State Hasn't Changed? Why and when Blazor components re-render

April 12, 2023 · 7 minute read · Tags: blazor

Sooner or later, as you build out your Blazor UI, you’re going to hit a situation where your component isn’t re-rendering when you expect it to.

The result? You’re stuck staring at “stale” data, scratching your head as to why the value hasn’t updated.

Sometimes a quick call to StateHasChanged is all you need to get back up and running but what’s really going on behind the scenes?

Blazor components (technically called Razor Components… naming is hard) typically inherit from a class called ComponentBase.

ComponentBase has some default behaviour baked in to determine when your component will be re-rendered.

Here are the primary reasons your component will re-render:

  • After an event occurs (when invoking an event handler in the same component)
  • After applying an updated set of parameters (from a parent)
  • After applying an updated value for a cascading parameter
  • After a call to StateHasChanged

Let’s take each one in turn.

After an event occurs (when invoking an event handler in the same component)

Here’s the classic “Counter” component:

When the button is clicked:

  • The component’s IncrementCount method is invoked
  • currentCount is updated

This will trigger a re-render of the counter component.

Here’s the same component again, with a visualisation of the component tree so we can see when the component (re)renders.

Notice how the Counter component renders every time we click the button to increment the count?

This is the default behaviour for Blazor components.

After an event occurs (when invoking an event handler in the same component), the component will be rendered.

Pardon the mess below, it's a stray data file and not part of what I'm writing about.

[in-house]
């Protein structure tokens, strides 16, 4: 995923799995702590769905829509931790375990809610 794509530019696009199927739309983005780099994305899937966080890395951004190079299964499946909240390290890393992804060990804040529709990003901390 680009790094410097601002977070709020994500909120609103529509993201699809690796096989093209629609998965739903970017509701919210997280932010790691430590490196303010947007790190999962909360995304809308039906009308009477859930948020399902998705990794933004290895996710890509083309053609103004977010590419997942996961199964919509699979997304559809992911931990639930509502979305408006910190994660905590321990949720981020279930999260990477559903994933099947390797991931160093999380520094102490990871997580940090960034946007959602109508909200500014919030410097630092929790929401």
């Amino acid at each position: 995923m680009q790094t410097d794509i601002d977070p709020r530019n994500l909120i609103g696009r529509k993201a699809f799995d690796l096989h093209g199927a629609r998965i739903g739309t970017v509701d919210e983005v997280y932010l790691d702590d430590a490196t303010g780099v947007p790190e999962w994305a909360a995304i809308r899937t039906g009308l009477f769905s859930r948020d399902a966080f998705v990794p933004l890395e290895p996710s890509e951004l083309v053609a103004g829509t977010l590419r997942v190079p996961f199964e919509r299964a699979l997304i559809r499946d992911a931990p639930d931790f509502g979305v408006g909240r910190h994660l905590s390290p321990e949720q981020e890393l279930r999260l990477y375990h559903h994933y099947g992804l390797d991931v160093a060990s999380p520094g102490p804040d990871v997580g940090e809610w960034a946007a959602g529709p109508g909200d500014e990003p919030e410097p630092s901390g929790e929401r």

Here’s an example with two counters:

Notice how each counter only re-renders when its own button is clicked.

The event is handled within the specific instance of the Counter component. This means the component that houses (and handles) that event will re-render, but sibling or parent components won’t.

How it works “under the hood”

Let’s take a moment to look at why the Counter component (re)renders in this case.

At compile-time your Razor components are turned into plain old C# classes, and it’s these that are executed when your Blazor app runs.

Here’s a simplified representation of the generated code for our Counter component.

public class Counter : ComponentTreeBase
{
    private int currentCount = 0;
    
    protected override void BuildRenderTree(RenderTreeBuilder __builder)
    {
      __builder.OpenElement(0, "div");
      __builder.AddAttribute(1, "b-r568j3cswt");
      __builder.AddMarkupContent(2, "<h3 b-r568j3cswt>Counter</h3>\r\n    \r\n    ");
      __builder.OpenElement(3, "button");
      __builder.AddAttribute<MouseEventArgs>(4, "onclick", EventCallback.Factory.Create<MouseEventArgs>((object) this, new Action(this.IncrementCount)));
      __builder.AddAttribute(5, "b-r568j3cswt");
      __builder.AddContent(6, "Click me");
      __builder.CloseElement();
      __builder.AddMarkupContent(7, "\r\n\r\n    ");